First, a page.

Birth Control Medications (Contraceptives) (cont.)
Francisco Talavera, PharmD, PhD
Long-Acting, Injectable, Progesterone-Only Contraceptives
Medroxyprogesterone acetate (Depo-Provera)
- Use: Administration of the injection requires a visit to a doctor’s office. The first injection is given within 5 days following the onset of menstruation. After that, an injection is needed every 11-13 weeks. Unlike pills, the injection works right away; therefore, additional contraception is not needed when beginning the shots.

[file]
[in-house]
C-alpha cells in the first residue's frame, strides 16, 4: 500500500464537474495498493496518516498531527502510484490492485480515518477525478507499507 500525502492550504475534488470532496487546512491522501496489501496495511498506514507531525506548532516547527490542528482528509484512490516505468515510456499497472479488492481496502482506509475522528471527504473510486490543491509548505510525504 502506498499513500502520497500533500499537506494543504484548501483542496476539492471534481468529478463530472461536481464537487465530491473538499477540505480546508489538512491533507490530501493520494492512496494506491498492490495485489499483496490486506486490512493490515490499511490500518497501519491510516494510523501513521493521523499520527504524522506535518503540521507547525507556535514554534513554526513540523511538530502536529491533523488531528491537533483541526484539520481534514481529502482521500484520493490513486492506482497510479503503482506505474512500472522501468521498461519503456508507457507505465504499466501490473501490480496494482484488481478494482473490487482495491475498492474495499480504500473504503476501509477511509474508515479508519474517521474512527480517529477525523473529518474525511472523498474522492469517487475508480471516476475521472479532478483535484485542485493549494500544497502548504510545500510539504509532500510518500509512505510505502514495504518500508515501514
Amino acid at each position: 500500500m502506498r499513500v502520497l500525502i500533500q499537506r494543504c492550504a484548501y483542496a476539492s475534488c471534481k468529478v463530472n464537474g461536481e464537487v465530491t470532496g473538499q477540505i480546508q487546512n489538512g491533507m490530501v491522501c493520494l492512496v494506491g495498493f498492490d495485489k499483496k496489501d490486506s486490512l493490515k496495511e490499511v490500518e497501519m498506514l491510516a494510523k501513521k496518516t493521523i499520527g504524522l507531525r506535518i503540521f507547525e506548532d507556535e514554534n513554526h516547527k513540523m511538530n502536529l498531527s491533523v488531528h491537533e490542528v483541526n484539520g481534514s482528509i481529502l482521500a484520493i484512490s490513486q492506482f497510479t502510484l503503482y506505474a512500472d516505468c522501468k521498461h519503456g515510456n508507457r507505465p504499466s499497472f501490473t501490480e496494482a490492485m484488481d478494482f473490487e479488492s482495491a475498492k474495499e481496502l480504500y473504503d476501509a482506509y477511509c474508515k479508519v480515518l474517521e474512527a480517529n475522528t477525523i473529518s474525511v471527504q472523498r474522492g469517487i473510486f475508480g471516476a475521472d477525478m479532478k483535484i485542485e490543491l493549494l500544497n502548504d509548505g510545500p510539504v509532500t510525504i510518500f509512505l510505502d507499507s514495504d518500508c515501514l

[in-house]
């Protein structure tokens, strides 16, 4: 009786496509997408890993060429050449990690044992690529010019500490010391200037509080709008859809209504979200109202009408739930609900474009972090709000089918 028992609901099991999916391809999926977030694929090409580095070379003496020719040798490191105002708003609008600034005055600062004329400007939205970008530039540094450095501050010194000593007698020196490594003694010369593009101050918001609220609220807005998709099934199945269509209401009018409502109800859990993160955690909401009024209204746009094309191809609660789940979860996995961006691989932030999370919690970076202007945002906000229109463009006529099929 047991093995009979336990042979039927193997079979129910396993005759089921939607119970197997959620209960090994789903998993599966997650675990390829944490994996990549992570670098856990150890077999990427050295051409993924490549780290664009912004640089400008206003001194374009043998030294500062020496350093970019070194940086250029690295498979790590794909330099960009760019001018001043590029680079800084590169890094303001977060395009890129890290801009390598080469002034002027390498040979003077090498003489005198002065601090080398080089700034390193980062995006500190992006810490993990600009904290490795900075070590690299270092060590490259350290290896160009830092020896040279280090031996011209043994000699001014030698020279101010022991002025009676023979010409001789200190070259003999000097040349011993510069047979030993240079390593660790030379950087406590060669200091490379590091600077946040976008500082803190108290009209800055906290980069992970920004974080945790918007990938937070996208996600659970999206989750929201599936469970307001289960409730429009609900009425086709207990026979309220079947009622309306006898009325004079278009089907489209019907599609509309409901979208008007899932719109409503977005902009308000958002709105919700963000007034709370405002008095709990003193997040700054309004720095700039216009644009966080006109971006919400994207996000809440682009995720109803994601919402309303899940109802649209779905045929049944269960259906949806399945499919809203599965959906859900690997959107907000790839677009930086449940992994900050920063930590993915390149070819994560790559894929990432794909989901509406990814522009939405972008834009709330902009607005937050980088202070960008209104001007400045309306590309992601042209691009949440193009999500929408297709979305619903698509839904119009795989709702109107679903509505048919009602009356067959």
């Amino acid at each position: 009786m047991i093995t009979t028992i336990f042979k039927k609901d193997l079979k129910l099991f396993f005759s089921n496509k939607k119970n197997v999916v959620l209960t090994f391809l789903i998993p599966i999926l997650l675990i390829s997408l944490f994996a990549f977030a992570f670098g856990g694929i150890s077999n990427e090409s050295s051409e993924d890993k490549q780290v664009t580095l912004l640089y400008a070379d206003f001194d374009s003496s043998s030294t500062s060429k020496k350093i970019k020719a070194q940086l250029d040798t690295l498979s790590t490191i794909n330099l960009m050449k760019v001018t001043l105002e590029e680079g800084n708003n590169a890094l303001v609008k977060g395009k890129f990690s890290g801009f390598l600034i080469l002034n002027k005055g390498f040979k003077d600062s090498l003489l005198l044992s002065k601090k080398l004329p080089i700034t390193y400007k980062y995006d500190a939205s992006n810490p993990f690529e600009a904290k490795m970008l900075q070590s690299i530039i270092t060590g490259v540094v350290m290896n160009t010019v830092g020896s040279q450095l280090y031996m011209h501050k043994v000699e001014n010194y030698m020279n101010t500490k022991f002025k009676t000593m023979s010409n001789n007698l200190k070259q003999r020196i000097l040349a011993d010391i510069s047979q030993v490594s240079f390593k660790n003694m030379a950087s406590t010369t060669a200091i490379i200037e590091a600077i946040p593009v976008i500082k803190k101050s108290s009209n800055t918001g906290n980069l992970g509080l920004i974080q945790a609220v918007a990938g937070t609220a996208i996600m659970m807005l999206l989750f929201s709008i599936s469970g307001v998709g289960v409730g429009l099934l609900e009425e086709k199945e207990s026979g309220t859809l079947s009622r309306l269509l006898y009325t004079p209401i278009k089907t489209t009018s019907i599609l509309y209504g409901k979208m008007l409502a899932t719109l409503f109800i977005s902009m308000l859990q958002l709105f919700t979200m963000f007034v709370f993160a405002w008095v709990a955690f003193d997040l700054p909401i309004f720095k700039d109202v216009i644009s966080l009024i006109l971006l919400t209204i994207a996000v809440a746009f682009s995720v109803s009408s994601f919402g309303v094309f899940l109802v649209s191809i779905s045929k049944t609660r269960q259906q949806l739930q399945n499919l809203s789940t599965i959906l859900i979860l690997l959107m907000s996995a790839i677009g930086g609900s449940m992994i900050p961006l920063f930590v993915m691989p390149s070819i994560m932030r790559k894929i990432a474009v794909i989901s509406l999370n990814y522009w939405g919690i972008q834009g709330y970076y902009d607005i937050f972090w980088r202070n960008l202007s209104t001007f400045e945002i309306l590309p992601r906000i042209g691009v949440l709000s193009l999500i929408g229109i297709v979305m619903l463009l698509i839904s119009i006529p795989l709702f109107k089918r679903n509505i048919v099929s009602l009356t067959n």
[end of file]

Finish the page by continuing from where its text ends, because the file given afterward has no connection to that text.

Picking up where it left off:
- Side effects: Since progesterone is the only hormonal ingredient, estrogen-related side effects are avoided. A side effect unique to this method of birth control is that most women eventually stop having their periods. Because the drug is maintained in the body for a long time (at least 3 months), periods may take longer to resume after quitting injections, compared with birth control pills. Depo-Provera may last in the body for several months in women who have used it on a long-term basis and can actually delay the return to fertility after stopping the drug. Approximately 70% of former users desiring pregnancy conceive within 12 months, and 90% of former users conceive within 24 months. Other side effects include weight gain and depression.
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